SHANGHAI • Ant Financial may have to retool its global ambitions after stiff American opposition scuppered what would have been its largest overseas acquisition.
The Chinese financial services giant controlled by Alibaba co-founder Jack Ma abandoned a plan to buy Dallas-based MoneyGram International after failing to win approval from a key government panel.
China's largest online wealth management and payments service may now have to throttle back plans to expand in the world's largest financial market as it begins preparations to go public in the next year or so.
The end of the bid comes almost a year after Mr Ma met with then United States President-elect Donald Trump and talked about creating a million American jobs.
Ant's US$1.2 billion (S$1.6 billion) deal for MoneyGram would have added a network of 350,000 agent locations in more than 200 countries and territories that it says reaches billions of accounts. The US firm's shares plunged as much as 17 per cent in extended trading.
But the deal faced intense scrutiny from a government panel that has become more active in blocking Chinese investments. Ant submitted its proposal to the the Committee on Foreign Investment in the US (CFIUS) several times, to no avail.
Last year, two House of Representatives members said the acquisition could allow "malicious actors" to obtain data on US military personnel and their families who use the service.
NEW STRATEGY NEEDED
A lot of technology companies are becoming increasingly global, so they have to go to the US. But in terms of the approach, it will be less direct than finding a target and buying 100 per cent.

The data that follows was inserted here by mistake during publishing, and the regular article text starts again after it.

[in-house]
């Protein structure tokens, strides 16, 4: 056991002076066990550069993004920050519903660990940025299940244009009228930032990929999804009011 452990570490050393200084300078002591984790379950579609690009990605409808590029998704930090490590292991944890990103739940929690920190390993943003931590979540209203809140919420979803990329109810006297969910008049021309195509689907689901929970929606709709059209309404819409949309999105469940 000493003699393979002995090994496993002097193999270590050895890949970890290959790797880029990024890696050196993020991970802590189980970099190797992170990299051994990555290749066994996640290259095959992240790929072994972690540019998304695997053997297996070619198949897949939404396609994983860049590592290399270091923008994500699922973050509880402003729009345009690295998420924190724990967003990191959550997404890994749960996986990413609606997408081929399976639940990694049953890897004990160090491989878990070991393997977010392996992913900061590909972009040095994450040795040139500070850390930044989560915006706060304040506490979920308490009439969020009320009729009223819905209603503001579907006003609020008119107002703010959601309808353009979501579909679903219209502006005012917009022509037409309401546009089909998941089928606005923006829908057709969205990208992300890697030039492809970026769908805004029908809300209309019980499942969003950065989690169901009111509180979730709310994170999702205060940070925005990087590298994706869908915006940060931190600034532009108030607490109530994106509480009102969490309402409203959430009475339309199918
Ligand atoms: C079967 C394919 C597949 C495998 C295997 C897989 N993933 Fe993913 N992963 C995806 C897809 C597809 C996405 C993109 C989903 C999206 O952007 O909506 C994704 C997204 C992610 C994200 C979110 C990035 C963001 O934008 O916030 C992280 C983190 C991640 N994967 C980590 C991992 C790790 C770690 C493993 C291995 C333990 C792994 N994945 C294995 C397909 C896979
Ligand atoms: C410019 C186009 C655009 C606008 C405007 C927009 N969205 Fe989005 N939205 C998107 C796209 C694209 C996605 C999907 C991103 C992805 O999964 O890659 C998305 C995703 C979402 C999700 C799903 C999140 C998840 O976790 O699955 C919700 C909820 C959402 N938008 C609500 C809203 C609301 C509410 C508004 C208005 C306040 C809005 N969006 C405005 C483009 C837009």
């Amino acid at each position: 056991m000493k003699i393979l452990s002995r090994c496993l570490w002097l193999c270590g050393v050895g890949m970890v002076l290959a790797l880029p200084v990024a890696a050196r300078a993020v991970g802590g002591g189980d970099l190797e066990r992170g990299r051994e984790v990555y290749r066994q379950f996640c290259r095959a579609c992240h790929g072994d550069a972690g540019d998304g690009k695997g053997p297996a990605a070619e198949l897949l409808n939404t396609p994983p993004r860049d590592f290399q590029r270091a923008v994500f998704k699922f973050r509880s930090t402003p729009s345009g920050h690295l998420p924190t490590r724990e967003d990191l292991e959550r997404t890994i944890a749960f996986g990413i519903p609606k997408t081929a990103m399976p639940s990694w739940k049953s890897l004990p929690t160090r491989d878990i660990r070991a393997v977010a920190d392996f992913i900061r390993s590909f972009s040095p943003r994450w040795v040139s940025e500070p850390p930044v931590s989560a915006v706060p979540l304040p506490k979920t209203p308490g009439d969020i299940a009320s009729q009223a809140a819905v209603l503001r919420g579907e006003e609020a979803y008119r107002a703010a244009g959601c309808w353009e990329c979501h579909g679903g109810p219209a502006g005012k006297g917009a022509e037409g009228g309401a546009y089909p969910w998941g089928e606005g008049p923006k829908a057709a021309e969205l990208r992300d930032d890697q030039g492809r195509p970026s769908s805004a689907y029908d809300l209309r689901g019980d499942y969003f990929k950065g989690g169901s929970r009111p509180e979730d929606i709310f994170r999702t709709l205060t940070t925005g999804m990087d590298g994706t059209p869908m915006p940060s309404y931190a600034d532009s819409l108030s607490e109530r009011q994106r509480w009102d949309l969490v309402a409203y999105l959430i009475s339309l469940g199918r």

MR JEREMY CHOY, head of mergers and acquisitions at China Renaissance.
Ant and MoneyGram now plan to work together on initiatives in remittance and digital payments, they said in a joint statement.
"Technology companies understand the situation and are evolving in their approach. They are doing more things organically, they are doing more strategic alliances," Mr Jeremy Choy, head of mergers and acquisitions at China Renaissance, told Bloomberg Television.
"We don't think this is the start of a trend where people just won't do things in the US. A lot of technology companies are becoming increasingly global, so they have to go to the US. But in terms of the approach, it will be less direct than finding a target and buying 100 per cent."
Ant Financial - formerly part of Mr Ma's Alibaba Group Holding - is already a behemoth in China, providing services from wealth management to credit checks.
MoneyGram's chief executive officer Alex Holmes said in a statement: "The geopolitical environment has changed considerably since we first announced the proposed transaction. Despite our best efforts to work cooperatively with the US government, it has now become clear that CFIUS will not approve this merger."